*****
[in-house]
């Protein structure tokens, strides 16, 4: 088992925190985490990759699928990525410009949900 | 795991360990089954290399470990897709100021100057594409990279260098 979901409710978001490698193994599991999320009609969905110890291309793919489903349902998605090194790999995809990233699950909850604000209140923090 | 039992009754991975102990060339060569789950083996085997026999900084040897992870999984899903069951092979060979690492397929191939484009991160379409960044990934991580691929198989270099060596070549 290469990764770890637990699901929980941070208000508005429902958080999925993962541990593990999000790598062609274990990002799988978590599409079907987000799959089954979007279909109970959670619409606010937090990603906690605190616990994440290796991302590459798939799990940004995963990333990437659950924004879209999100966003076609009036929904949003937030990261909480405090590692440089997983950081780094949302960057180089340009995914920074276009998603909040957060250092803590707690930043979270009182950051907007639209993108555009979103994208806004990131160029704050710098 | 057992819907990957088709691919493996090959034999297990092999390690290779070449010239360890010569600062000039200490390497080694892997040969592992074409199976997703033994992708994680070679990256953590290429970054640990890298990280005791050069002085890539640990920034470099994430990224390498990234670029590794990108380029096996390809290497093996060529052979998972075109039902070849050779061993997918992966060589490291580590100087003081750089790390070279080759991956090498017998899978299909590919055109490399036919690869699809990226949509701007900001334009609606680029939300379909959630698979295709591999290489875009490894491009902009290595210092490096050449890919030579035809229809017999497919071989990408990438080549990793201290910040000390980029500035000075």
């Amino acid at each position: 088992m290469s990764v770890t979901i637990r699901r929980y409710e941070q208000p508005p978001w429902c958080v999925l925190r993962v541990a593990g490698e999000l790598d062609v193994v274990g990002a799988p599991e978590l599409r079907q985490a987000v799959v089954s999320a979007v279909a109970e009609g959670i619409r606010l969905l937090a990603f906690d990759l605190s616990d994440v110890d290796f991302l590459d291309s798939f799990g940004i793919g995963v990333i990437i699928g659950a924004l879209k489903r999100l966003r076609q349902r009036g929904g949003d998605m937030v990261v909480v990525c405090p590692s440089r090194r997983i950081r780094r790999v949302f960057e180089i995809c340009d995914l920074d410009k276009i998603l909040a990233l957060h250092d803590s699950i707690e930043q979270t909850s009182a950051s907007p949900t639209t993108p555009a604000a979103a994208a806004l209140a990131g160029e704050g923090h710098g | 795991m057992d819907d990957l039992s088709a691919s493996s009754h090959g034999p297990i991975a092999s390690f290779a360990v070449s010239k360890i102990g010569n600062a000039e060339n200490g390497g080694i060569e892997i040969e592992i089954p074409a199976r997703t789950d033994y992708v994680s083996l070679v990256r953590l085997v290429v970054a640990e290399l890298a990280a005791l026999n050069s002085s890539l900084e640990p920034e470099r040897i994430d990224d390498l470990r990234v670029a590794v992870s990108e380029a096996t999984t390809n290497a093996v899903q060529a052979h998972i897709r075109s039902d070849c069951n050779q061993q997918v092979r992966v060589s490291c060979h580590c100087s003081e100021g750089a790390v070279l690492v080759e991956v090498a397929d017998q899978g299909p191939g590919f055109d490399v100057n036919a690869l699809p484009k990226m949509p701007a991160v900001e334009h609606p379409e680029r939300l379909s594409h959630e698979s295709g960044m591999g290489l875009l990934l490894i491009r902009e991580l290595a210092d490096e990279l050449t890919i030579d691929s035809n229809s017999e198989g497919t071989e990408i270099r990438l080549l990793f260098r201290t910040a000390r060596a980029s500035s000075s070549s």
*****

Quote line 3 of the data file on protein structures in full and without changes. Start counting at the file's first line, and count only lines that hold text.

């Amino acid at each position: 088992m290469s990764v770890t979901i637990r699901r929980y409710e941070q208000p508005p978001w429902c958080v999925l925190r993962v541990a593990g490698e999000l790598d062609v193994v274990g990002a799988p599991e978590l599409r079907q985490a987000v799959v089954s999320a979007v279909a109970e009609g959670i619409r606010l969905l937090a990603f906690d990759l605190s616990d994440v110890d290796f991302l590459d291309s798939f799990g940004i793919g995963v990333i990437i699928g659950a924004l879209k489903r999100l966003r076609q349902r009036g929904g949003d998605m937030v990261v909480v990525c405090p590692s440089r090194r997983i950081r780094r790999v949302f960057e180089i995809c340009d995914l920074d410009k276009i998603l909040a990233l957060h250092d803590s699950i707690e930043q979270t909850s009182a950051s907007p949900t639209t993108p555009a604000a979103a994208a806004l209140a990131g160029e704050g923090h710098g | 795991m057992d819907d990957l039992s088709a691919s493996s009754h090959g034999p297990i991975a092999s390690f290779a360990v070449s010239k360890i102990g010569n600062a000039e060339n200490g390497g080694i060569e892997i040969e592992i089954p074409a199976r997703t789950d033994y992708v994680s083996l070679v990256r953590l085997v290429v970054a640990e290399l890298a990280a005791l026999n050069s002085s890539l900084e640990p920034e470099r040897i994430d990224d390498l470990r990234v670029a590794v992870s990108e380029a096996t999984t390809n290497a093996v899903q060529a052979h998972i897709r075109s039902d070849c069951n050779q061993q997918v092979r992966v060589s490291c060979h580590c100087s003081e100021g750089a790390v070279l690492v080759e991956v090498a397929d017998q899978g299909p191939g590919f055109d490399v100057n036919a690869l699809p484009k990226m949509p701007a991160v900001e334009h609606p379409e680029r939300l379909s594409h959630e698979s295709g960044m591999g290489l875009l990934l490894i491009r902009e991580l290595a210092d490096e990279l050449t890919i030579d691929s035809n229809s017999e198989g497919t071989e990408i270099r990438l080549l990793f260098r201290t910040a000390r060596a980029s500035s000075s070549s």